Despite the fact that the original Woods Hole strains of T. thermophila (the species then called “T. pyriformis”} came from a briney pond in Massachusetts (Elliott and Hayes, 1953), the tetrahymenas we are primarily concerned with here are fresh-water protists; most of the collecting sites have been lakes, streams and roadside ditches.

The methods of sampling varied. Sometimes water samples were inoculated into proteose-peptone tubes and incubated with antibiotic before being examined. Sometimes samples traveled a considerable distance before they reached a laboratory. Once the samples reached the lab, single cells were isolated directly from a water sample into antibiotic/peptone or into bacterized Cerophyl (rye grass infusion). Many cells that appear to be tetrahymenas under a dissecting scope fail to yield cultures when isolated into the media provided. The fact that many of the cultures that do thrive in the laboratory have been subjected to antibiotic treatment before examination limits their use in assessing natural symbionts that they might have harbored. The fact that many laboratory cultures are found to be amicronucleate does not necessarily indicate that they lacked micronuclei in their native habitats. In the early years of collecting, when the search was primarily for breeding stocks, many strains were discarded quickly if preliminary cytological examination showed no micronuclei. Some strains remained in the lab years before being subjected to critical analysis.

Some collecting sites yielded many viable isolates. Usually strains isolated from a single sample (2-5 oz.) belonged to the same species, but they often have different genetic traits (See Doerder et al. 1995,1996). On the other hand, strains of two or more different species were sometimes isolated from a single sample. As many as 4-5 species were rarely recovered from a single sample e.g. from a sandy shore of Lake Michigan or from the banks of a Malaysian river. A single site may thus occasionally appear in the records more than once. This observation alone indicates that tetrahymena cryptic species, at least in their dispersive phase, may be sympatric.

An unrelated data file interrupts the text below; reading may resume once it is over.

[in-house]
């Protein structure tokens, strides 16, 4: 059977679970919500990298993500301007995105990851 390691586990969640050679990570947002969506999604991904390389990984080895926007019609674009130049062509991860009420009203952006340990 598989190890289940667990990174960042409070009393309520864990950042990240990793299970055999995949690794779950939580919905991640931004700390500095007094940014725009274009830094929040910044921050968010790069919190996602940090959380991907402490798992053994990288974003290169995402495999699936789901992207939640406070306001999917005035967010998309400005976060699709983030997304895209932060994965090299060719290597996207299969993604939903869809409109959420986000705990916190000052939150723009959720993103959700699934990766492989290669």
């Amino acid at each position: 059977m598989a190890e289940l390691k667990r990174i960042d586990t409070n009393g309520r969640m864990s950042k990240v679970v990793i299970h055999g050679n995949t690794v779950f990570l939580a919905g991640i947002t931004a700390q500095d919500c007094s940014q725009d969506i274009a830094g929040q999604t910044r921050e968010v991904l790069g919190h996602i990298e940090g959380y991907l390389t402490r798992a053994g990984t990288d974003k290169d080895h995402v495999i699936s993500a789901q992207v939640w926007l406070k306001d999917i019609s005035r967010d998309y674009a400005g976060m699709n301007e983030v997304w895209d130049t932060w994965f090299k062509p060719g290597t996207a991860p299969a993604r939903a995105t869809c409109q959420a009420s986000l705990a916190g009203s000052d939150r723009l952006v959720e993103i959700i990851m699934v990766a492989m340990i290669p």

The evolutionary analysis includes some strains collected in very different circumstances and these are excluded from the geographical analysis. The special habitats in which they were found gave rise to the expectations that the organisms are evolutionarily distant and deserving of generic or at least specific distinction. Ichthyoptheris multifiliis (ick), for example, is a well-known tetrahymena parasitic on fish in aquaria. Lambornella clarkii (Edgeter et al. 1986) is found parasitizing anopholine mosquitoes in tree stumps in California. Batson (1983) describes remarkable cytological behavior in a species he called T. dimorpha, collected in simulid larvae. T. chironomus was collected originally from chironomid fly larvae. Reports have been received of T. rostrata in snails in Poland. Strains from these special habitats are sometimes available in laboratory cultures and have been sequenced, but their geographic origins are of uncertain significance.